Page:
Most of us know film composer David Norland from his music featured on primetime television. But he's been known to take some significant detours, like his score for HBO’s “Dinner With Hervé” starring Peter Dinklage and his score to Anvil! The Story of Anvil, the doc about the super-influential and completely obscure Canadian metal band. When he hasn't been soundtracking national TV mainstays or modern-day cult classics, he's been exploring a lifetime's worth of sonic byways for their own sake. Electronic, drum 'n' bass, reggae (including producing Grammy nominated work with Sly & Robbie), piano, choral, and string music have all found their way into his work, be it his solo outings or his early work as part of a handful of bands. The Emmy-nominated neo-classical composer currently calls LA home, where he wrote, performed, produced, and mixed his debut album, Glam Tear Stain, on which "Agate Or Barium" is the lead-off.
Glam Tear Stain came out this month and features 13 breathtaking piano and string-based pieces that walk the line between traditional arrangement and experimental risk-taking. "Agate Or Barium" lands squarely on that line, a spare, melancholic soundscape that leans just this side of hopeful, while a sense of longing feels like it's right outside the door. It fits, then, that the song takes its name from two Earth elements that couldn't be more different. Agate is a crystalline, beautiful gem revered by stonemasons and known in spiritual circles as a healer, even a diverter of storms; barium, on the other hand, is betrayed as toxic by its dirty yellow color, malleable, having no natural shape or strength to speak of. Is this the sound of someone asking themselves which they are? The song's a journey, ruminative and plaintive, the keys and strings moving through and around each other, equally dominating. The answer might not be so simple.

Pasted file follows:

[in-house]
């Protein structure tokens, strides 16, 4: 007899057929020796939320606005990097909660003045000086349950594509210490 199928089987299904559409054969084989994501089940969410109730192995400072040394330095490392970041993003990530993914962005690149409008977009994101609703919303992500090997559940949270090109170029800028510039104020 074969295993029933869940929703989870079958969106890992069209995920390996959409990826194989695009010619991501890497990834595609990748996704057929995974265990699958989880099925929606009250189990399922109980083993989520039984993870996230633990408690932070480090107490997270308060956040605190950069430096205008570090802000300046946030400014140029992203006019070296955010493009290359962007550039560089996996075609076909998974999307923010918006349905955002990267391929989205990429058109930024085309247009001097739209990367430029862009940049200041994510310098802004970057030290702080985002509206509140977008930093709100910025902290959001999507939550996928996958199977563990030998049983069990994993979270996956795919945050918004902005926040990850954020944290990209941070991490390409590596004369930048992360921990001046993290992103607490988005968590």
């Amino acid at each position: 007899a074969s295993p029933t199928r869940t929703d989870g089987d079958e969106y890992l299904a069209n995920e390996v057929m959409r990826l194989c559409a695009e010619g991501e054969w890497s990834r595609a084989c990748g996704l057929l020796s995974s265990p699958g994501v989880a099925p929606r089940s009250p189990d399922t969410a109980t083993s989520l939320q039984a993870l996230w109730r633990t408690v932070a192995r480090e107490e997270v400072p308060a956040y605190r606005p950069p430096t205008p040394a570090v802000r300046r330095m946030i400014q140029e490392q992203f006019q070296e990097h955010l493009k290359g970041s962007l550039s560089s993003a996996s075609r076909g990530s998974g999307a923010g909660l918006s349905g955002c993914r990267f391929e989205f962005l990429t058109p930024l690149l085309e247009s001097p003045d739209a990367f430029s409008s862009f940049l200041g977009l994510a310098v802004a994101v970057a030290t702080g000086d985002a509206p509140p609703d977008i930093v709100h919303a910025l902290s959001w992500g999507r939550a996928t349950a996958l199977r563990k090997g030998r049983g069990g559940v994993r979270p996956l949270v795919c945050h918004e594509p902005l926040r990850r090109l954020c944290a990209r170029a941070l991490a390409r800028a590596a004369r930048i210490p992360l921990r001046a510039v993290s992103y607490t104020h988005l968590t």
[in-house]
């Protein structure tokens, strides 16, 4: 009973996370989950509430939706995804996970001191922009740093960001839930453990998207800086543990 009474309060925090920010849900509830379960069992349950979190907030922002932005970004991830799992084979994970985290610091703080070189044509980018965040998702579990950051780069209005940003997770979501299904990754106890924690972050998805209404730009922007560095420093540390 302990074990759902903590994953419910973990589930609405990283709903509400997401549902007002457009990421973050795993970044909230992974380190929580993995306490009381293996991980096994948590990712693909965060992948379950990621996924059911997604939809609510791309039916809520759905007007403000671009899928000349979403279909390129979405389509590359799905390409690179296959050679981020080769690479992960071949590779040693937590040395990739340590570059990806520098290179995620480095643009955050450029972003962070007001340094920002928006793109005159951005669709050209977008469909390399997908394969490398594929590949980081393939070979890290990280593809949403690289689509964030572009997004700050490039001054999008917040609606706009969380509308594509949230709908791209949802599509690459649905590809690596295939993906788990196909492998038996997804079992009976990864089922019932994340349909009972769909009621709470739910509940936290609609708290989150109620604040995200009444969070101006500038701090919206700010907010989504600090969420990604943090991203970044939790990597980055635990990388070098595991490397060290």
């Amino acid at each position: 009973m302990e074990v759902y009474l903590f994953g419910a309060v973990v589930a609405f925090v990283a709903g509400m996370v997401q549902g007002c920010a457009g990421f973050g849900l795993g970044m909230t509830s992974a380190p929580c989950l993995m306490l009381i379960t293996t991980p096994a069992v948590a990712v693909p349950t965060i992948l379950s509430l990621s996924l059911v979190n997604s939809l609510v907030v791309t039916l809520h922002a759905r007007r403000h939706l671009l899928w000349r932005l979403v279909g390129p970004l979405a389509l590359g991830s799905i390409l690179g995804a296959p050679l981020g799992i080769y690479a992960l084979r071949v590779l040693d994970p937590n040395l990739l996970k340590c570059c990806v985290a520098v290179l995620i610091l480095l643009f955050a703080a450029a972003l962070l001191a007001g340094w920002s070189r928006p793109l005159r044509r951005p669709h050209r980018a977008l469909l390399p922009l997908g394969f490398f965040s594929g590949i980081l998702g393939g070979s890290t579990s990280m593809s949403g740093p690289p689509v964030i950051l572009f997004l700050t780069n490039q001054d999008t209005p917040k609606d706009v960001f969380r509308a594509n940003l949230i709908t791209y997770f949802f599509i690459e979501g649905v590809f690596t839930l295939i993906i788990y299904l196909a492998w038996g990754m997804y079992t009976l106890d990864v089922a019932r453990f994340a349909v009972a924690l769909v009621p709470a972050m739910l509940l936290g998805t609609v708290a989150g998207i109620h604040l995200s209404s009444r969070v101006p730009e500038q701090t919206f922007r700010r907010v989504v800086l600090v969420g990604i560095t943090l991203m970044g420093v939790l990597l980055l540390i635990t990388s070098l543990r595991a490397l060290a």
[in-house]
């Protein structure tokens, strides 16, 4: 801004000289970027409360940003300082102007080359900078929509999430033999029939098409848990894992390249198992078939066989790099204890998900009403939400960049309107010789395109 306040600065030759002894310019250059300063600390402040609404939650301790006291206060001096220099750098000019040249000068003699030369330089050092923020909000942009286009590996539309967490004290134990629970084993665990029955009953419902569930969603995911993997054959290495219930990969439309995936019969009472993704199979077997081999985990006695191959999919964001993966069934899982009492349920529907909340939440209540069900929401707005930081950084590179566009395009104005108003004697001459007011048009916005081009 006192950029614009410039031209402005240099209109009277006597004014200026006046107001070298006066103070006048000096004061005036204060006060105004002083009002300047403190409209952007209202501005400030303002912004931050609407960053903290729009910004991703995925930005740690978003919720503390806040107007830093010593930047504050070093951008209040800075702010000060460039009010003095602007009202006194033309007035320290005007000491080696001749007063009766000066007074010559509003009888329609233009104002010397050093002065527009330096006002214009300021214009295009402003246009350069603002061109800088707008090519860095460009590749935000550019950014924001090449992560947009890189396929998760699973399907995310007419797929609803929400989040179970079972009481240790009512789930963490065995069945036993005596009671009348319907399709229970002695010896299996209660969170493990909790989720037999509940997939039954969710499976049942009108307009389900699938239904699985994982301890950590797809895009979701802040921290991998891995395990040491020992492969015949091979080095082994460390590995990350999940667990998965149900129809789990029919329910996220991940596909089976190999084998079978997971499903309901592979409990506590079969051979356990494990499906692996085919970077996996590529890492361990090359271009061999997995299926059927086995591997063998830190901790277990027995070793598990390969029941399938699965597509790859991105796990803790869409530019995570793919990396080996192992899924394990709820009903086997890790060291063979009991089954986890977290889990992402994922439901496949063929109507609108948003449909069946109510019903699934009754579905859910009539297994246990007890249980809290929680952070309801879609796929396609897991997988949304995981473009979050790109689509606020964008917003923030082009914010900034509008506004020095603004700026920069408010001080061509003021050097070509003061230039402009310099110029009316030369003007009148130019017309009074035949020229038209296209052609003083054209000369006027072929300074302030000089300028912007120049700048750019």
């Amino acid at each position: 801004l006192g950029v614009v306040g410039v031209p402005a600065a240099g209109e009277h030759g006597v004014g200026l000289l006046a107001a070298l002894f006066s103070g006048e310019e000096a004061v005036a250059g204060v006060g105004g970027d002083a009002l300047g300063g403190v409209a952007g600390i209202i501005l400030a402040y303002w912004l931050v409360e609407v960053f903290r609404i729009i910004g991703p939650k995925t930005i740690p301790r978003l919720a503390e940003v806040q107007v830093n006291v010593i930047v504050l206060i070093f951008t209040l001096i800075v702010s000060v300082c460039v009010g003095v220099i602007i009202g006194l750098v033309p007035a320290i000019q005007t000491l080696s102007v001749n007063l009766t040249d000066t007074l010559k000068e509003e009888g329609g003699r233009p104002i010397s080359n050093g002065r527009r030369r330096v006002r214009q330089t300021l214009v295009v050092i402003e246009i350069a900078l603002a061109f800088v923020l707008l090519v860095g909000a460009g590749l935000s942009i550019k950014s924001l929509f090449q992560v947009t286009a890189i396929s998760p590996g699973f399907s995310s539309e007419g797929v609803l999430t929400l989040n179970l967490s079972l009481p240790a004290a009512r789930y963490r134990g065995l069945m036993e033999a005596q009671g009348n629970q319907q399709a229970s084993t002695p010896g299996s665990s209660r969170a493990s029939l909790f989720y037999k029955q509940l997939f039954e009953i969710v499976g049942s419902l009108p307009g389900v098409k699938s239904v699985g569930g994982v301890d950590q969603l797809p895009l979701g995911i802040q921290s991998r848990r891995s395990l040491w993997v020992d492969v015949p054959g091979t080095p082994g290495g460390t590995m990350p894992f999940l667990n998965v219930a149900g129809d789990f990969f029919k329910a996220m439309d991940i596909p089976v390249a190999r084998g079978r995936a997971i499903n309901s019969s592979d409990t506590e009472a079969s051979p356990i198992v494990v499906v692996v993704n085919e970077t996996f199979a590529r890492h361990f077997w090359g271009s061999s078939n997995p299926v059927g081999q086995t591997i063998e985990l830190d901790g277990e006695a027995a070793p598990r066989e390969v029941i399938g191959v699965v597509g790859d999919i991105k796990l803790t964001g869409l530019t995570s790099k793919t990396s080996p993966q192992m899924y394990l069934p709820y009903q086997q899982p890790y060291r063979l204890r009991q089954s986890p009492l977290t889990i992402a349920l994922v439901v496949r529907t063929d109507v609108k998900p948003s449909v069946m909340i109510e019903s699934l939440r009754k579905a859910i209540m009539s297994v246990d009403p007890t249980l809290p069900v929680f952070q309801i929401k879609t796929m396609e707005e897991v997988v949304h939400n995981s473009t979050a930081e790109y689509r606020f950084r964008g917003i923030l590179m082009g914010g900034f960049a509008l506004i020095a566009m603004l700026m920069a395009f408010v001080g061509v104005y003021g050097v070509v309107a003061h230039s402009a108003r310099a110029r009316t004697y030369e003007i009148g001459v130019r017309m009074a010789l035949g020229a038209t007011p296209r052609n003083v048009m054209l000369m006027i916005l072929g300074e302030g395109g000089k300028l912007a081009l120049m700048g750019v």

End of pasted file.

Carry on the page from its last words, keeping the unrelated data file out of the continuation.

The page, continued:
It only makes sense that here, most of the video for "Agate Or Barium" is set to sped-up footage of subways - so much activity and tension just below the surface. Schedules, clocks, maps, everything trying desperately to achieve order, but as anyone who has ever taken London's Tube, Paris' Metro, or New York's trains can attest, that kind of order is elusive and unsustainable. The footage is excerpted from the film "La Metropolitaine," wherein the protagonist searches for love across seven mass transit systems. They live in transition, both in general and in the moment. While Norland was contemplating imagery for the song, a friend gave him the film to watch. Norland was immediately struck by how in tune it was with the feeling and atmosphere of the track. The film's director heard "Agate Or Barium," agreed, and gave the go-ahead. The result plays like a dream state and leaves one wondering what direction Norland might take next when it comes time to release single number two. And hoping he'll do it sooner rather than later.